GMO potato firm Simplot accuses Dr. Rommens of making “defamatory” statements; Dr. Rommens says it’s up to the public and scientists to find out the truth

By vast

Published: December 6, 2018

Category: GMO Potato, The Organic & Non-GMO Report Newsletter

GMO potato firm J.R. Simplot has published a statement responding to Dr. Caius Rommens’s book, Pandora’s Potatoes, in which he renounced his GMO work and described the health and agronomic risks of the GMO potatoes he developed while working for the firm. Some of these potatoes, including the supposedly bruise-resistant Innate, have been commercialized in North America.

In its statement, Simplot calls Dr. Rommens’s book “defamatory” and says it is “filled with false and misleading statements and speculation about the development and safety of our bioengineered potato varieties.” The statement focuses on smearing Dr. Rommens’s reputation. It makes much of a mistake in his work ( that he has acknowledged and which led to his retraction of a scientific paper on which he was lead author. Simplot characterizes this mistake as “flaws” in his work that were “inexcusable.”

Simplot did not, however, properly address the technical and scientific points raised by Dr. Rommens in his book. Below, Dr. Rommens replies to J.R. Simplot.

“All I have done is to write a book about the hidden issues of the GM potatoes that I had created in the past. In my book, I never criticized the J.R. Simplot company but accepted all the blame myself. I blamed myself not for what I had done intentionally, but for failing to see what I had done unintentionally.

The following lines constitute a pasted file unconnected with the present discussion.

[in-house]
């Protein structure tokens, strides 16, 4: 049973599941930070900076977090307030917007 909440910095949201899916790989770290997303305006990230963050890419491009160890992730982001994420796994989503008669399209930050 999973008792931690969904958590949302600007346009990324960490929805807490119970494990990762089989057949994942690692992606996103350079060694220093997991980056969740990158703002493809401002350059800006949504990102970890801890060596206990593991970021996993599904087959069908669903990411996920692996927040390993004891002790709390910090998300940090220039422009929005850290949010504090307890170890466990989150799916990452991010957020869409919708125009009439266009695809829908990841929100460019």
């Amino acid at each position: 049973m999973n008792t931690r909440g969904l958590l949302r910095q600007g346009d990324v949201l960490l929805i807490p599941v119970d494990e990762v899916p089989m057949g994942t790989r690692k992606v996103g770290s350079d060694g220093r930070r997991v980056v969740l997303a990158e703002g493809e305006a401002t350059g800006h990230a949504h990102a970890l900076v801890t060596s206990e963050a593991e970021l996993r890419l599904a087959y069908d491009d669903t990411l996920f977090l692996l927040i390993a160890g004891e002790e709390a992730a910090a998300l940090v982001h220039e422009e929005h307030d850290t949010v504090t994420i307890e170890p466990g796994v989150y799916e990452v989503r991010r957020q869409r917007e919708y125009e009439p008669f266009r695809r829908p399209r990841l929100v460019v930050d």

“The Simplot agbiotech team read the book and has evidently decided to try to make it—and me—look bad, while at the same time ignoring the scientific and technical issues it raised. Instead of taking the new, important insights as constructive feedback and an opportunity to address existing and potential problems with its GMO potatoes, it has trashed the book as being filled with “defamatory” statements.

This approach will not advance scientific knowledge but on the contrary seems calculated to shut down scientific discussion and investigation, as well as public debate, through a veiled legal threat. The more constructive way forward is for public scientists who are not beholden to agbiotech corporations to study the issues I mentioned.”

To read Simplot’s statement visit:

To read Caius Rommens’ complete response, visit